This list could be expanded with other factors, but one conclusion becomes clear.  It's not the things that are known within the supply chain that cause challenges, but rather it is the unknown things.  Costs increase because uncertainty introduces additional costs.

Aberdeen reported the following:

Global competition and the increased complexity of global supply chains have led to increased lead-times and pipeline inventory (which includes inventory in transit and in temporary staging). This, in turn, has contributed to increased supply chain management costs. Reducing costs by driving down excessive inventory on hand has become a critical priority for companies in today's economy. But before a company can reduce pipeline inventory or landed cost, it needs to have visibility into them. Hence, improving supply chain visibility has become a key strategic imperative in managing today's integrated supply chain networks.

Visibility is typically defined as knowing "where's my stuff."  However, a more expansive view of inventory visibility is needed to achieve the full benefits of what companies seek.  For this purpose, visibility is defined as the information that will eliminate as much uncertainty as possible from the supply chain.  Knowing "where's my stuff" is one aspect of achieving visibility, but it doesn't address everything.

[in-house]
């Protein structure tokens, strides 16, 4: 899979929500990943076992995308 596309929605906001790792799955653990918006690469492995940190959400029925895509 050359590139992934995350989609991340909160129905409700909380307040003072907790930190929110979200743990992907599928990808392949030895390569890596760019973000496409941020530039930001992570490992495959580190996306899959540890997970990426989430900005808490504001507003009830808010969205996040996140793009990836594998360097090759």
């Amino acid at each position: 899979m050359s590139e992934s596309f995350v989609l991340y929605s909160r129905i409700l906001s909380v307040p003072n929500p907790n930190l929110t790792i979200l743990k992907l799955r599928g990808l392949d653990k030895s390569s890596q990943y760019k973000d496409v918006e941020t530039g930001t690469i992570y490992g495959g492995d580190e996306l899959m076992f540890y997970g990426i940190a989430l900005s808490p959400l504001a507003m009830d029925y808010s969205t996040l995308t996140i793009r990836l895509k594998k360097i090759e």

Following are characteristics of a complete supply chain visibility solution.

1. "Where's my stuff?"  Common messaging standards have helped companies enormously in this area.  Cost of providing this kind of visibility is still a concern for some companies, but most are providing some level of visibility as inventory moves through the supply chain.

2. Common standards for all partners.  No single partner can provide all the needs of a widely distributed supply chain.  If you have five partners in a supply chain, chances are you have five different application platforms and ways of doing business.  Creating a single standard for reporting and measurement will make it possible to get a single unified view of the supply chain, and to make sure all partners are performing well.